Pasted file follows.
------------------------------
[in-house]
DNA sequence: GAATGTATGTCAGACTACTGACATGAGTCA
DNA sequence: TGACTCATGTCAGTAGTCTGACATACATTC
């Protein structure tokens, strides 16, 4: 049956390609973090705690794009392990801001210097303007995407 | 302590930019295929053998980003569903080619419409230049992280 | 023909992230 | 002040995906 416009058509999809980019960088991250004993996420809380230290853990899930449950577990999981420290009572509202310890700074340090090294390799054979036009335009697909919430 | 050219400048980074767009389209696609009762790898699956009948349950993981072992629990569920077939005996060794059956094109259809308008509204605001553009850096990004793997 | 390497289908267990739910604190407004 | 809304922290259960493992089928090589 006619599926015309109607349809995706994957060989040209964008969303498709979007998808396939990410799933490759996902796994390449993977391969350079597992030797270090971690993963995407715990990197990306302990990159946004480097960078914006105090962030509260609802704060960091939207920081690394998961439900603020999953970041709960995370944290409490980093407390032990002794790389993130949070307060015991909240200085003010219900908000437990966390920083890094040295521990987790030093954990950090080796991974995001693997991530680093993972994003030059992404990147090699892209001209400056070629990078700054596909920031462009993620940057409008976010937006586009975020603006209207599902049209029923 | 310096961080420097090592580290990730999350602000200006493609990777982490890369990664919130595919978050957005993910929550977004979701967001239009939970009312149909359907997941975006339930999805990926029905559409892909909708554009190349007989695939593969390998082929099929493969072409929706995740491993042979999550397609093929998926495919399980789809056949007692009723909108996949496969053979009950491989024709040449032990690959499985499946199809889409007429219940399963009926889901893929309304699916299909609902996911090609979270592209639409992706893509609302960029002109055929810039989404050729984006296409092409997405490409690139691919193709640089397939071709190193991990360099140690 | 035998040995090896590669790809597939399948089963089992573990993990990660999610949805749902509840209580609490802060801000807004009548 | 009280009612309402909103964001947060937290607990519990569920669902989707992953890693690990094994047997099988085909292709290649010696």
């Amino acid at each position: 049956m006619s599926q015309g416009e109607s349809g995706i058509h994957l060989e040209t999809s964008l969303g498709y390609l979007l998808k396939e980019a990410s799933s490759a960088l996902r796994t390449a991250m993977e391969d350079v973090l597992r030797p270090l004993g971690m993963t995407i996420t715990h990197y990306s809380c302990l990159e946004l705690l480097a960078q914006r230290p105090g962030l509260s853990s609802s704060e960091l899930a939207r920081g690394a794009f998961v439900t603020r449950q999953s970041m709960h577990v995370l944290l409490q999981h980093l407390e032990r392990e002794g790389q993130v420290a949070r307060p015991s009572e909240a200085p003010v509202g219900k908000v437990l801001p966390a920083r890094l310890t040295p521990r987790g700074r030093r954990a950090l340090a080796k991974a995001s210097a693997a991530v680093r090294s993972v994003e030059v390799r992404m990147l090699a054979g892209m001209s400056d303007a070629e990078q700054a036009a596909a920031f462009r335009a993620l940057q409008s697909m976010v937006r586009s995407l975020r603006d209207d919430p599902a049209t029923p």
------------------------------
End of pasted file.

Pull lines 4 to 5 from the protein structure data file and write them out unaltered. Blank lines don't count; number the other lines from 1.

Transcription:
């Protein structure tokens, strides 16, 4: 049956390609973090705690794009392990801001210097303007995407 | 302590930019295929053998980003569903080619419409230049992280 | 023909992230 | 002040995906 416009058509999809980019960088991250004993996420809380230290853990899930449950577990999981420290009572509202310890700074340090090294390799054979036009335009697909919430 | 050219400048980074767009389209696609009762790898699956009948349950993981072992629990569920077939005996060794059956094109259809308008509204605001553009850096990004793997 | 390497289908267990739910604190407004 | 809304922290259960493992089928090589 006619599926015309109607349809995706994957060989040209964008969303498709979007998808396939990410799933490759996902796994390449993977391969350079597992030797270090971690993963995407715990990197990306302990990159946004480097960078914006105090962030509260609802704060960091939207920081690394998961439900603020999953970041709960995370944290409490980093407390032990002794790389993130949070307060015991909240200085003010219900908000437990966390920083890094040295521990987790030093954990950090080796991974995001693997991530680093993972994003030059992404990147090699892209001209400056070629990078700054596909920031462009993620940057409008976010937006586009975020603006209207599902049209029923 | 310096961080420097090592580290990730999350602000200006493609990777982490890369990664919130595919978050957005993910929550977004979701967001239009939970009312149909359907997941975006339930999805990926029905559409892909909708554009190349007989695939593969390998082929099929493969072409929706995740491993042979999550397609093929998926495919399980789809056949007692009723909108996949496969053979009950491989024709040449032990690959499985499946199809889409007429219940399963009926889901893929309304699916299909609902996911090609979270592209639409992706893509609302960029002109055929810039989404050729984006296409092409997405490409690139691919193709640089397939071709190193991990360099140690 | 035998040995090896590669790809597939399948089963089992573990993990990660999610949805749902509840209580609490802060801000807004009548 | 009280009612309402909103964001947060937290607990519990569920669902989707992953890693690990094994047997099988085909292709290649010696």
């Amino acid at each position: 049956m006619s599926q015309g416009e109607s349809g995706i058509h994957l060989e040209t999809s964008l969303g498709y390609l979007l998808k396939e980019a990410s799933s490759a960088l996902r796994t390449a991250m993977e391969d350079v973090l597992r030797p270090l004993g971690m993963t995407i996420t715990h990197y990306s809380c302990l990159e946004l705690l480097a960078q914006r230290p105090g962030l509260s853990s609802s704060e960091l899930a939207r920081g690394a794009f998961v439900t603020r449950q999953s970041m709960h577990v995370l944290l409490q999981h980093l407390e032990r392990e002794g790389q993130v420290a949070r307060p015991s009572e909240a200085p003010v509202g219900k908000v437990l801001p966390a920083r890094l310890t040295p521990r987790g700074r030093r954990a950090l340090a080796k991974a995001s210097a693997a991530v680093r090294s993972v994003e030059v390799r992404m990147l090699a054979g892209m001209s400056d303007a070629e990078q700054a036009a596909a920031f462009r335009a993620l940057q409008s697909m976010v937006r586009s995407l975020r603006d209207d919430p599902a049209t029923p």